Chaoji Li, developer of iDOS reports that the app has fallen afoul of Apple’s prohibition on executed code, and will probably be removed from the App Store (though it’s still available as of this writing):
The bottom line is that I can not bring myself to cut the critical functionalities of iDOS2 in order to be compliant with Apple’s policy. That would be a betrayal to all the users that have purchased this app specifically for those features. Existing users should still be able to download this app in your purchased history, however, if someday you can’t and the appstore [sic] says “removed by developer”, it’s definitely not my doing.
This is a damn shame and points, once again, to the flaws in Apple’s one-size-fits-all rulemaking. As the developer points out, iDOS runs code inside an emulation environment within the app sandbox, meaning that it’s not really a security risk. While you might be able to argue that it provides the opportunity to load objectionable content outside of the purview of the App Store…we’re talking DOS here, people. I don’t expect you’re going to find a lot of kids trawling the Internet to find an old version of Leisure Suit Larry to install. After they learn how to use DOS.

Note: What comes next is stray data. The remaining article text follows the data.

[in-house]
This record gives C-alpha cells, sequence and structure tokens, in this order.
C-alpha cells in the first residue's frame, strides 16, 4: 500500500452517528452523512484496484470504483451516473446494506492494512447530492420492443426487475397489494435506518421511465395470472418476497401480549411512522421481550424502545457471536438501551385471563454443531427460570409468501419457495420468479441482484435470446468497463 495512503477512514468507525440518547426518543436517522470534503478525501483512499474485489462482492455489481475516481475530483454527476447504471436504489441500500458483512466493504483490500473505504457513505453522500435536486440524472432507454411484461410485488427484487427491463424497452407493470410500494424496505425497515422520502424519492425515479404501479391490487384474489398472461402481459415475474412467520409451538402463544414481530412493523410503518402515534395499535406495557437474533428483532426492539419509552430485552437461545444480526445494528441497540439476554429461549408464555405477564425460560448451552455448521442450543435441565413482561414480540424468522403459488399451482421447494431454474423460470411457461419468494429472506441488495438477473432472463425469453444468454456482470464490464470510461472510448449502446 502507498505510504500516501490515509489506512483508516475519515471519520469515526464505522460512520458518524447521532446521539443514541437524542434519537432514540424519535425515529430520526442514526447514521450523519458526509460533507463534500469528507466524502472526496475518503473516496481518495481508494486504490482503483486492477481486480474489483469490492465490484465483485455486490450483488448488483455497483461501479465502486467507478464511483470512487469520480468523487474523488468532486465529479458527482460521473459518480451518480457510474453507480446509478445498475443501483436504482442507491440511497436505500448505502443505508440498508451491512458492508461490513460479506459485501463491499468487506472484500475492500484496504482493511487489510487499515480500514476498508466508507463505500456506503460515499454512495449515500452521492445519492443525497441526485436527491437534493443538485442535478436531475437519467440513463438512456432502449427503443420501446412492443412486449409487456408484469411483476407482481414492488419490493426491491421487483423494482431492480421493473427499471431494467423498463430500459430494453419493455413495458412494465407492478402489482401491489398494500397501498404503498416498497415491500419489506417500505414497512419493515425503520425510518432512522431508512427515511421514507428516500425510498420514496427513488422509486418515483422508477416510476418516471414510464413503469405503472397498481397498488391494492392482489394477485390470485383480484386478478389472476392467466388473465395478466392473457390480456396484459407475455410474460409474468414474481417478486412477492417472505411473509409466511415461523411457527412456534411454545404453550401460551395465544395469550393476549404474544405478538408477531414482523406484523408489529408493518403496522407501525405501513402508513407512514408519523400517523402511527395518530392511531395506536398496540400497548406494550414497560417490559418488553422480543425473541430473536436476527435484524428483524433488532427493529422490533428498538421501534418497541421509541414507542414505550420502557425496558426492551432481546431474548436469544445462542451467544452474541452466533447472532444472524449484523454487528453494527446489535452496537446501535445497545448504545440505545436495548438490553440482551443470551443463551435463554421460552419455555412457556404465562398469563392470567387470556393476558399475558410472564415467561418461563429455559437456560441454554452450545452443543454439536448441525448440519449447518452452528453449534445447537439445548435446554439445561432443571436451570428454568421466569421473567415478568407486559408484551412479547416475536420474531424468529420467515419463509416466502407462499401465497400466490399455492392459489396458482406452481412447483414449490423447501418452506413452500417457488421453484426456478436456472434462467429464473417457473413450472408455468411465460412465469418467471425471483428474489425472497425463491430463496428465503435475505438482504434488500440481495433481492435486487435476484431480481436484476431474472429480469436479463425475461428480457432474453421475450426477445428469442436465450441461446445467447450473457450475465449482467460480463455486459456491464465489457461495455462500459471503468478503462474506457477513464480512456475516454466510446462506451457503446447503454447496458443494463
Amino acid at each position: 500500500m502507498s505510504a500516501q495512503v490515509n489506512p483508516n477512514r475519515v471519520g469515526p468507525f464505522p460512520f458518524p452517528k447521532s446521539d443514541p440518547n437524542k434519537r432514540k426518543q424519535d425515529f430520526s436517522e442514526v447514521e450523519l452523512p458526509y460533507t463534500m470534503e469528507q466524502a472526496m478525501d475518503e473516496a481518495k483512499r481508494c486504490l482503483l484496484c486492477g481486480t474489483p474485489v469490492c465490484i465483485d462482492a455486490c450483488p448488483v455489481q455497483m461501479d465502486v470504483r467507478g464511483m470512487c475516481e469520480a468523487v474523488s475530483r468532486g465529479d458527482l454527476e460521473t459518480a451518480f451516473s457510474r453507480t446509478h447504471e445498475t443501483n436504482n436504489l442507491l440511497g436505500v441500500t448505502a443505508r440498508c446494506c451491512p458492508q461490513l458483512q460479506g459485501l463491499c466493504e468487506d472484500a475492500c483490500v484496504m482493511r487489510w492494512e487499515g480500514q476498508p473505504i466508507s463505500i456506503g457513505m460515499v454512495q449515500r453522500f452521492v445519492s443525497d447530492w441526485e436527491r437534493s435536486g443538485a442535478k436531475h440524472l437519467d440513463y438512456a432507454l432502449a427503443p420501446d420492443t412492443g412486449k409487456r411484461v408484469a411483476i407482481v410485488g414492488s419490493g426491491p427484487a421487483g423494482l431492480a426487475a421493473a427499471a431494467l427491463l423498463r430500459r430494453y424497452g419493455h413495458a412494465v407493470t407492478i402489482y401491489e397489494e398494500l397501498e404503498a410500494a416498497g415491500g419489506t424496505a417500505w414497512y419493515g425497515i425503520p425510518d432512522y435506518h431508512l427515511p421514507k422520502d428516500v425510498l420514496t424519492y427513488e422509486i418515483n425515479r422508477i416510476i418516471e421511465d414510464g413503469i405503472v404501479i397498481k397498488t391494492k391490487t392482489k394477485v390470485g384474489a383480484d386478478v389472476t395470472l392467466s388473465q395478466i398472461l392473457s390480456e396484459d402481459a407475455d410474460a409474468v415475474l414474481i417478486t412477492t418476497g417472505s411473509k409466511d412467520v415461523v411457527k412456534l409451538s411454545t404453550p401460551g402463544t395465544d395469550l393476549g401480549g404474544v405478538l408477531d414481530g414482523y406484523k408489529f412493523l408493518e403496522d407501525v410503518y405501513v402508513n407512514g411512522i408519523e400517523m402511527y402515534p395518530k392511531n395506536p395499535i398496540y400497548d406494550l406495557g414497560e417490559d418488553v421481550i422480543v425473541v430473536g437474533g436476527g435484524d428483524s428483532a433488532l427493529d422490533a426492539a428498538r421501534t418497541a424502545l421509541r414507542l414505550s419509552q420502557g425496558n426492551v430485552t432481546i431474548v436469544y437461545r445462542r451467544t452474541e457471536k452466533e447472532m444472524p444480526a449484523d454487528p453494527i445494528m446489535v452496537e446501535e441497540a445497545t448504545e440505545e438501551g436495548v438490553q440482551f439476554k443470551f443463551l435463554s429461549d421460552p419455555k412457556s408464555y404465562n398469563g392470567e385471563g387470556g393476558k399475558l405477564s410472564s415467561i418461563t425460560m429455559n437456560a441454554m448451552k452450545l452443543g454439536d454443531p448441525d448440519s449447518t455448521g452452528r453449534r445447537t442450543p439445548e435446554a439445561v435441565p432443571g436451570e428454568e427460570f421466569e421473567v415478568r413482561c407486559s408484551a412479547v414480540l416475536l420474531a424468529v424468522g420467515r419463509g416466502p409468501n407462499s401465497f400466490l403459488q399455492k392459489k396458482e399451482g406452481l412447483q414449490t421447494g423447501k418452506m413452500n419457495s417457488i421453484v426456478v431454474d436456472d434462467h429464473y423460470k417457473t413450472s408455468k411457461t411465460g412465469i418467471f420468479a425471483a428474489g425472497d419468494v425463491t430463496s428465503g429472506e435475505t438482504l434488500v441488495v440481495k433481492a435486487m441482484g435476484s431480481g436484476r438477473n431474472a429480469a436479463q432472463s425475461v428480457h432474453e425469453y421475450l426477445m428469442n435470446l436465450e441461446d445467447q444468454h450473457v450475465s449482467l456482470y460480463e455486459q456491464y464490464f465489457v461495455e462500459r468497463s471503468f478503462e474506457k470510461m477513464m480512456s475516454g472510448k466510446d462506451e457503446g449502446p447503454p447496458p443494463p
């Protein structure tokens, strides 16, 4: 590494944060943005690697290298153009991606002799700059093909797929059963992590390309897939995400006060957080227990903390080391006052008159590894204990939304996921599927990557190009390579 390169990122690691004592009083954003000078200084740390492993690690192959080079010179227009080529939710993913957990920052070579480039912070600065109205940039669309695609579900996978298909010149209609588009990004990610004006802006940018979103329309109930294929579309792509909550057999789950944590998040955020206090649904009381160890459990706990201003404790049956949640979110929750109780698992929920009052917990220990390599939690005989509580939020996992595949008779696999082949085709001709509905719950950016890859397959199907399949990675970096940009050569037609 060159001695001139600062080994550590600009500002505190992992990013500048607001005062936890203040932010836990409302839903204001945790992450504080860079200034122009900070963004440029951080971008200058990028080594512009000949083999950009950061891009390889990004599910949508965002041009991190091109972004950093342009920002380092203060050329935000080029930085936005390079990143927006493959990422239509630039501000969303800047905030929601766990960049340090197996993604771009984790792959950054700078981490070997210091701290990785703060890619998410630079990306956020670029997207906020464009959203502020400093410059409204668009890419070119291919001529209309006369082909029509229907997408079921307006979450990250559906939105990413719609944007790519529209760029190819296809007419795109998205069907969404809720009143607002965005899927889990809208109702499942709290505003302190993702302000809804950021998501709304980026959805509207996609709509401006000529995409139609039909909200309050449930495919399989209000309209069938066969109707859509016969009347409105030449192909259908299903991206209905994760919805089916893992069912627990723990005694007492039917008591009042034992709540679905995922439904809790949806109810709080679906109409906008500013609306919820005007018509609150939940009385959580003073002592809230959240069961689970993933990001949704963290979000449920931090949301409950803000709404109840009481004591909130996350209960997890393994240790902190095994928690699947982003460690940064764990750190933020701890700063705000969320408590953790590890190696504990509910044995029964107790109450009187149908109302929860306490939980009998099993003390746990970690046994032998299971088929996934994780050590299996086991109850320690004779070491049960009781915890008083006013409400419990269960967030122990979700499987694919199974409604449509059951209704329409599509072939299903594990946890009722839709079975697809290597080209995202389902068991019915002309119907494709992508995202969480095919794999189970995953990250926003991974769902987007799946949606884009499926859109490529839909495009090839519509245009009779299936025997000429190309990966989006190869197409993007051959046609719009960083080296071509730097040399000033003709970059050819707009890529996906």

Apple also points out that this could allow for the loading of unlicensed material that circumvents App Review, which, fair, I suppose, but again, we’re talking software that is decades old, most of which is probably classified as abandonware.
iDOS is an impressive app: heck, you can use it to install Windows 3.1 on an iPad. Wild! Apple should be in the position of celebrating the resourcefulness of its developers, not punishing them for pushing the limits of the platform.
Over the last few years, Apple has been advancing the narrative that the iPad is just as good as a traditional computer, but if Apple is going to continue to dictate the boundaries of its capabilities by arbitrarily deciding what software can and can’t do on the platform, the truth is simple: this platform, good as it is, will never be as good as a computer. And Apple will have no one to blame but itself.
—Linked by Dan Moren